Answer: The basic idea behind Self-Help Groups (SHGs) is to empower poor people particularly rural poor women through collective action and mutual support. These groups are typically formed by individuals who share similar socio-economic backgrounds, often comprising financially backward people. The core principles involve pooling small savings into a common fund from which members can borrow, usually at a lower interest rate than what’s available from traditional banks or informal lenders.
SHGs function on the concept of mutual trust, cooperation, and democracy. Members save together and lend to each other, which not only helps them manage their finances but also builds a sense of community. This approach is crucial for those who have limited access to formal banking services.
Question 7. What are the reasons why the banks might not be willing to lend to certain borrowers?
Answer: Banks might be hesitant to lend to certain borrowers for several reasons:
- Credit Risk: Borrowers with a history of late payments, defaults, or other negative credit events may be seen as high-risk borrowers.
- Insufficient Collateral: Borrowers who cannot provide adequate collateral to secure the loan pose a higher risk to banks in case of default.
- Unstable Income: Individuals with irregular or unstable income sources may be perceived as less likely to repay loans consistently.
- Lack of Documentation: In many cases, especially in informal sectors, borrowers lack the necessary documentation required for loan processing, such as proof of income, identity, or residence.
- New Businesses: Startups or new businesses without a proven track record or steady cash flow might be considered risky investments by banks.
- Sector-Specific Risks: Certain sectors or industries might be risky due to their nature or market volatility, making banks cautious about lending to businesses in these areas.
Question 8. In what ways does the Reserve Bank of India supervise the functioning of banks? Why is this necessary?
Answer: Reserve Bank of India is the central bank of the country and works as the supervising authority over other banks across the country. The Reserve Bank of India supervises the functions of banks in a number of ways:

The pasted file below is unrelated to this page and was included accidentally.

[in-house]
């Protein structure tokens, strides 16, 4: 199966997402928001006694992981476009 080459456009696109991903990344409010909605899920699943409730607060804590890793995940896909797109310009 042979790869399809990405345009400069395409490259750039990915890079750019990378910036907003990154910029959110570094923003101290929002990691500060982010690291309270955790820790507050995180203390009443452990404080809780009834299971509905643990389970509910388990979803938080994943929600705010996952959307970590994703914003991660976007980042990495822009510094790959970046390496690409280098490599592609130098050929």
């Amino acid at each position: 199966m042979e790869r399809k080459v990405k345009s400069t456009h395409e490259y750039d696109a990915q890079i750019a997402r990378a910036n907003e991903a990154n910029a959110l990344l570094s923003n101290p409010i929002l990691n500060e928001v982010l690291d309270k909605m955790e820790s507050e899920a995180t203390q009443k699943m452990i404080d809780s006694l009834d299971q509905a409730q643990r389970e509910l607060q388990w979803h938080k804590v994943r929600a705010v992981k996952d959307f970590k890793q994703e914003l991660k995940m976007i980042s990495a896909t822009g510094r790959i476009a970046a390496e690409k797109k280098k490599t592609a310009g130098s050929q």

- The RBI ensures that banks maintain a minimum cash balance out of the deposits they receive. This is crucial for the liquidity management of banks.
- Banks are required to periodically submit information to the RBI about their lending activities. This includes details on how much they are lending, to whom, and at what interest rates.
- RBI observes that the banks give loans not just to profit making businesses and traders but also to small cultivators, small scale industries, small borrowers etc.
- The RBI is responsible for issuing licenses to new banks and regulating their operations.
- The RBI also regulates banks’ foreign exchange transactions to maintain the stability of the Indian currency.
RBI’s supervision is necessary to ensure equality in the economy of the country and protect especially small depositors, farmers, small scale industries, small borrowers etc. Further, RBI monitoring prevents banking crises and ensures the stability of the financial system. It also promotes responsible lending practices in the banking sector.
Question 9. Analyse the role of credit for development.
Answer: Credit is really important for growth and development. It helps in different ways:
- It gives money to businesses to expand operations and innovate.
- Farmers can buy things they need like seeds and tools, leading to increased agricultural productivity and profitability.
- It helps poor people start small businesses, improve their homes or invest in education.
- People can buy big things like houses and cars with credit boosting demand for goods and services.
- It helps more people use bank services.
Credit plays a crucial role in development by providing essential capital for various economic activities. It enables businesses, especially small and medium enterprises, to invest, expand, and innovate, driving economic growth. In rural areas, credit helps farmers improve agricultural productivity by funding the purchase of seeds, equipment, and fertilizers. It’s instrumental in poverty reduction, allowing individuals to start businesses, enhance their homes, or invest in education. Credit also boosts consumer spending on major purchases, stimulating demand in the economy. Additionally, it promotes financial inclusion, integrating more people into the formal banking system. Managed responsibly, credit acts as a catalyst for growth and improved living standards.